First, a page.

Tony Blankley expresses my view of the dynamics in the competition for the Democratic Party presidential nomination:
With every passing week it becomes more likely that Hillary Clinton will be the Democratic Party nominee for president. This thought, alone, should provide the strongest possible motivation to the Bush administration and the Washington Republicans to get their acts together so that the eventual Republican nominee for president doesn’t start the general election campaign in too deep a hole.
Blankley also expresses my view of the challenge she presents to Republicans as a presidential candidate:
The polls that show half the country saying they won’t vote for Hillary should be discounted. At the election, the choice will not be Hillary or not Hillary — it will be Hillary or someone else. And that is what the campaign is about.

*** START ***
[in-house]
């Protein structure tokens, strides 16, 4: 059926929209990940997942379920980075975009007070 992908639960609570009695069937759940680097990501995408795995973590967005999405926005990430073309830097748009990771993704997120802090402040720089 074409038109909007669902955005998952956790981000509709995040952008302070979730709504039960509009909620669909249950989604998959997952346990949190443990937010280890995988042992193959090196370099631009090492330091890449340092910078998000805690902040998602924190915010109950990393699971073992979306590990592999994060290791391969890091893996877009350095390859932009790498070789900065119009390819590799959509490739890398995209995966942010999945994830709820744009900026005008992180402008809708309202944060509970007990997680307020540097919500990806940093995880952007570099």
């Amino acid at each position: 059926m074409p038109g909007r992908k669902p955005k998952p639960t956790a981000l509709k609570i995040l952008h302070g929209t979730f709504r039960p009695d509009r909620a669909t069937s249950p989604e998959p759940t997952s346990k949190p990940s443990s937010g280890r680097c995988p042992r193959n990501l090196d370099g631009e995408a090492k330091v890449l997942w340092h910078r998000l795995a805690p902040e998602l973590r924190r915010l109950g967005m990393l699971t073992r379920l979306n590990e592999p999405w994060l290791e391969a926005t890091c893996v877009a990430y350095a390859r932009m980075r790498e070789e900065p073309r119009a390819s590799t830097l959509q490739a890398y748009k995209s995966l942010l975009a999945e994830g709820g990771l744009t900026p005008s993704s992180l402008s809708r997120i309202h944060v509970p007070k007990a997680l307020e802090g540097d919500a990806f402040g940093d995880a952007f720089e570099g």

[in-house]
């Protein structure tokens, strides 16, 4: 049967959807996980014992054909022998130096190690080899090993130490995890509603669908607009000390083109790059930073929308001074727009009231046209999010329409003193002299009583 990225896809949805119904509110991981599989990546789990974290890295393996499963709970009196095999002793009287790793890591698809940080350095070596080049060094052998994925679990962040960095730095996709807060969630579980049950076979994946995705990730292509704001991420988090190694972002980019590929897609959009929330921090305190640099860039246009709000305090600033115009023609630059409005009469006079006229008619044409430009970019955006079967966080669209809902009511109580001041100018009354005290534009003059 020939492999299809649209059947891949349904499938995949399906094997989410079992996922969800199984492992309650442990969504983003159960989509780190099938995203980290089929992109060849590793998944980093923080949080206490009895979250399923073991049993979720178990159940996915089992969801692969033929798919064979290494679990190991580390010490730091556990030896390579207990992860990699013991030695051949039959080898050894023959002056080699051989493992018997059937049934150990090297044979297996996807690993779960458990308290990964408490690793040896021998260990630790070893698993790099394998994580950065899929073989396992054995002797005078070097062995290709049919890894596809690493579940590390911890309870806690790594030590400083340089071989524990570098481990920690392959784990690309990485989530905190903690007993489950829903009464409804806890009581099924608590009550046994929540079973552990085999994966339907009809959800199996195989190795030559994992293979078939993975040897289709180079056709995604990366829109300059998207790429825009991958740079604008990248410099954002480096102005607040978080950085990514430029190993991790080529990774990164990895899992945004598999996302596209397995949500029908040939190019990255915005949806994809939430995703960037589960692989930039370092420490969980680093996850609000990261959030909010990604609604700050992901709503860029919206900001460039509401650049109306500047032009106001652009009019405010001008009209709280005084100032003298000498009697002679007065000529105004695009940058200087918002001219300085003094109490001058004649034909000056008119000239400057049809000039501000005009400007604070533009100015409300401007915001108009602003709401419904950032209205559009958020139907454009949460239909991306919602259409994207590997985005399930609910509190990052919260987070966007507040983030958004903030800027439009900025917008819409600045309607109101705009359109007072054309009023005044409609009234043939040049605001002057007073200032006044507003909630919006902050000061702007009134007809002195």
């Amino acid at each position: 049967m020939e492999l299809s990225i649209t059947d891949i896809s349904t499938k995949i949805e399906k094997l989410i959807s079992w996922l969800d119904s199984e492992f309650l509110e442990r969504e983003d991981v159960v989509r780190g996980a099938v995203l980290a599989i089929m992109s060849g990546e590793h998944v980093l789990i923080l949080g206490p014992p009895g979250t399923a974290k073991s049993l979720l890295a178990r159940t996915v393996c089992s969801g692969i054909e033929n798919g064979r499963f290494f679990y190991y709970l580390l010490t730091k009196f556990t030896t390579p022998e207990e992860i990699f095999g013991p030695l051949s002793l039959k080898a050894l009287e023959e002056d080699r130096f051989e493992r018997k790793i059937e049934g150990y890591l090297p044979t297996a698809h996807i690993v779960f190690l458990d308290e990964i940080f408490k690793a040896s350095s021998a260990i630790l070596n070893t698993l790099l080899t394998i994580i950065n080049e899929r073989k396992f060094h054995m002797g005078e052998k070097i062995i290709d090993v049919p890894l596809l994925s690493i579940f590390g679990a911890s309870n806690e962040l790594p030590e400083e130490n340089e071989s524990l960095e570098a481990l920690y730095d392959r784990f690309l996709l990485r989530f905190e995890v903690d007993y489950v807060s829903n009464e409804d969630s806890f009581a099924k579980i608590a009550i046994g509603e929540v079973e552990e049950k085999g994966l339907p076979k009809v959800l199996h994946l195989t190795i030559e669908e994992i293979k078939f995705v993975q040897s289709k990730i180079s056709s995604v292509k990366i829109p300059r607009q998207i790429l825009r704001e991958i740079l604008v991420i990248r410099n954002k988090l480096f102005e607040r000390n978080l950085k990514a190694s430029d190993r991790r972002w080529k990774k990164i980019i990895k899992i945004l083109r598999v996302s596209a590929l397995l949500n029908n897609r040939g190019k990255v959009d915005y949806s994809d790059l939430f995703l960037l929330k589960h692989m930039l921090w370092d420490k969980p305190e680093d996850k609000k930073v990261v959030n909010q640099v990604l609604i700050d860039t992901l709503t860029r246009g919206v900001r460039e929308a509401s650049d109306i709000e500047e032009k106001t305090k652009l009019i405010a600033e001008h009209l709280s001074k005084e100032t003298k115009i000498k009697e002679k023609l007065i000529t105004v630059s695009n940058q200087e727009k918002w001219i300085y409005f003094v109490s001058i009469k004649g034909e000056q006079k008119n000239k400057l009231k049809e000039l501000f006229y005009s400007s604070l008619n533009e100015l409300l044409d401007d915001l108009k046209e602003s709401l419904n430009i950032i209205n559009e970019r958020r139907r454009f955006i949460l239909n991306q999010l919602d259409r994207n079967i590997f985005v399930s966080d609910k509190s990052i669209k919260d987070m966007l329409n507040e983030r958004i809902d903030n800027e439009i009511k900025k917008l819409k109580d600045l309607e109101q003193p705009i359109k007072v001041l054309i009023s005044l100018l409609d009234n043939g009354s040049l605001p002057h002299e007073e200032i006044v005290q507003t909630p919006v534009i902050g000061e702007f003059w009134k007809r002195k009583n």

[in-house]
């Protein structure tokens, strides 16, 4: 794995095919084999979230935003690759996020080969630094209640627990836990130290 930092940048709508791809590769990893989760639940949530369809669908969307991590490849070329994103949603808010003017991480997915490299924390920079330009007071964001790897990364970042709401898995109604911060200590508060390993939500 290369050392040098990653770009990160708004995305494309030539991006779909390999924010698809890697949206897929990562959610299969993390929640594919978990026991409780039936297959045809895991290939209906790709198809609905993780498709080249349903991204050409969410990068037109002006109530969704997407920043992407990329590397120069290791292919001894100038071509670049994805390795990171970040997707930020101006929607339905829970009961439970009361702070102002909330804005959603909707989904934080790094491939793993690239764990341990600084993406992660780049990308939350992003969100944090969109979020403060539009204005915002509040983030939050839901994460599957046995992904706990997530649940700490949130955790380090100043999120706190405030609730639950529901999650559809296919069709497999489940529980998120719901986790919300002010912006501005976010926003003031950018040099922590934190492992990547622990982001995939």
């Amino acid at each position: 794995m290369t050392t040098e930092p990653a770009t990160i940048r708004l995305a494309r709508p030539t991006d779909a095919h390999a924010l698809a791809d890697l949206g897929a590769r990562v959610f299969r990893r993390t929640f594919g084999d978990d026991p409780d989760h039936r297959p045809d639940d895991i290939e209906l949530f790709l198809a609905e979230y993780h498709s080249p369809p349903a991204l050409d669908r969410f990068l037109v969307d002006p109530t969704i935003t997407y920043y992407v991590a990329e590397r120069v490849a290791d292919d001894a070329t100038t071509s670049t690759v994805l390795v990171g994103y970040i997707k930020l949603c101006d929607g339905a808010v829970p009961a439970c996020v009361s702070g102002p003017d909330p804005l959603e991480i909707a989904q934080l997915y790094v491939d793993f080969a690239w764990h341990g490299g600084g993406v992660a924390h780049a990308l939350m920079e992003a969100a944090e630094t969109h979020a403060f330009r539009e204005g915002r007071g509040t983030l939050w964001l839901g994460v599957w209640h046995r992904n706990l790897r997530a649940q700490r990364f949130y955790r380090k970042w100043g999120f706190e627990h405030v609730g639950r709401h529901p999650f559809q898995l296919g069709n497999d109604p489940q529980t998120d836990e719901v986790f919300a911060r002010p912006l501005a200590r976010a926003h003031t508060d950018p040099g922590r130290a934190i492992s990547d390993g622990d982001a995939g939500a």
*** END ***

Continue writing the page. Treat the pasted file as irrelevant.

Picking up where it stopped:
I’ve thought since before Barack Obama became a presidential candidate himself that the Democrats’ 2008 ticket would be Clinton-Obama. Whoever is at the bottom of the Democratic ticket, however, the ticket will be formidable. What state that John Kerry carried against President Bush in 2004 will Hillary Clinton lose to any hypothetical Republican nominee in 2008? And the Democratic nominee can realistically look to pick up states including Ohio, Missouri, Iowa, and New Mexico, among other states. Like the prospect of being hanged in a fortnight, in Samuel Johnson’s formulation, the prospect of Hillary Clinton as the Democratic nominee concentrates the Republican mind wonderfully.
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